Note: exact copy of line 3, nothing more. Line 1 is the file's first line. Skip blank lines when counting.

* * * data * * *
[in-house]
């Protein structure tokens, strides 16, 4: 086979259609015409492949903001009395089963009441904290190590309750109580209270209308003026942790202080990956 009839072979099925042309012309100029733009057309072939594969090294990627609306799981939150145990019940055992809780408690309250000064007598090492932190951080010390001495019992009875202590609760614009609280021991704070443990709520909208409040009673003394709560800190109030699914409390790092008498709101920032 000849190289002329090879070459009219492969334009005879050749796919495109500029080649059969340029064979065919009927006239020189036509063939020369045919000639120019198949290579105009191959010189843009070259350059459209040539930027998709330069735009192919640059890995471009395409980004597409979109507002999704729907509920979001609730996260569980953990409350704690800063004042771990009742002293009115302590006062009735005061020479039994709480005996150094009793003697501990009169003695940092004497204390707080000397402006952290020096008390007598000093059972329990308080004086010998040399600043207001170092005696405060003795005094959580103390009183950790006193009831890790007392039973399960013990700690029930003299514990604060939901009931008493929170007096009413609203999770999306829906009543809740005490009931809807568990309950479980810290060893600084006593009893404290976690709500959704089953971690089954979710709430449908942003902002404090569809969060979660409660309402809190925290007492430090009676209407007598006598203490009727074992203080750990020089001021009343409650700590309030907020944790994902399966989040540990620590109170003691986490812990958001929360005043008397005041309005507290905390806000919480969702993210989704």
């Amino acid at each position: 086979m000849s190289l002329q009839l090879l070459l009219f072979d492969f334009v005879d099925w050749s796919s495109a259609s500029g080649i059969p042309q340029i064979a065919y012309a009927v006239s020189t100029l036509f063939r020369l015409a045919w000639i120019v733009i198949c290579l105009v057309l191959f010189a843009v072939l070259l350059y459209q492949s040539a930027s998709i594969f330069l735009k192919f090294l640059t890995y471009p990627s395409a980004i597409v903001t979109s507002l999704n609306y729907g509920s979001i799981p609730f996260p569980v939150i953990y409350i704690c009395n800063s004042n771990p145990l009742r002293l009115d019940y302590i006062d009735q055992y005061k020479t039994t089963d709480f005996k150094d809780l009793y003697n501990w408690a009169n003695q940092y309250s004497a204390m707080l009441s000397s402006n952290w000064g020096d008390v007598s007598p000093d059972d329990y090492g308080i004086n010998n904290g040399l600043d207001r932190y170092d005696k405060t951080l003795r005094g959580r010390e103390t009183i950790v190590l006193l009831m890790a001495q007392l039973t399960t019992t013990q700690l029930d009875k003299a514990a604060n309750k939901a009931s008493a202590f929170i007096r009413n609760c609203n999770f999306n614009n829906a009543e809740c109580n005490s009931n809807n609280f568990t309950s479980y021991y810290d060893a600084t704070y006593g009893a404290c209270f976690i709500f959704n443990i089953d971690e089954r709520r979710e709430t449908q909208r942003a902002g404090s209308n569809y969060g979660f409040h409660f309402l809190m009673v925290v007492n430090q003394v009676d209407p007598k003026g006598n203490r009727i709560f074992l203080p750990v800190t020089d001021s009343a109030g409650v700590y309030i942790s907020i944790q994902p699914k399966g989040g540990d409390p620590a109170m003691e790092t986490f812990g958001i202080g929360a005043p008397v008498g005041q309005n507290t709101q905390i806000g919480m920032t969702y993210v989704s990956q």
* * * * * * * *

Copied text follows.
């Amino acid at each position: 086979m000849s190289l002329q009839l090879l070459l009219f072979d492969f334009v005879d099925w050749s796919s495109a259609s500029g080649i059969p042309q340029i064979a065919y012309a009927v006239s020189t100029l036509f063939r020369l015409a045919w000639i120019v733009i198949c290579l105009v057309l191959f010189a843009v072939l070259l350059y459209q492949s040539a930027s998709i594969f330069l735009k192919f090294l640059t890995y471009p990627s395409a980004i597409v903001t979109s507002l999704n609306y729907g509920s979001i799981p609730f996260p569980v939150i953990y409350i704690c009395n800063s004042n771990p145990l009742r002293l009115d019940y302590i006062d009735q055992y005061k020479t039994t089963d709480f005996k150094d809780l009793y003697n501990w408690a009169n003695q940092y309250s004497a204390m707080l009441s000397s402006n952290w000064g020096d008390v007598s007598p000093d059972d329990y090492g308080i004086n010998n904290g040399l600043d207001r932190y170092d005696k405060t951080l003795r005094g959580r010390e103390t009183i950790v190590l006193l009831m890790a001495q007392l039973t399960t019992t013990q700690l029930d009875k003299a514990a604060n309750k939901a009931s008493a202590f929170i007096r009413n609760c609203n999770f999306n614009n829906a009543e809740c109580n005490s009931n809807n609280f568990t309950s479980y021991y810290d060893a600084t704070y006593g009893a404290c209270f976690i709500f959704n443990i089953d971690e089954r709520r979710e709430t449908q909208r942003a902002g404090s209308n569809y969060g979660f409040h409660f309402l809190m009673v925290v007492n430090q003394v009676d209407p007598k003026g006598n203490r009727i709560f074992l203080p750990v800190t020089d001021s009343a109030g409650v700590y309030i942790s907020i944790q994902p699914k399966g989040g540990d409390p620590a109170m003691e790092t986490f812990g958001i202080g929360a005043p008397v008498g005041q309005n507290t709101q905390i806000g919480m920032t969702y993210v989704s990956q």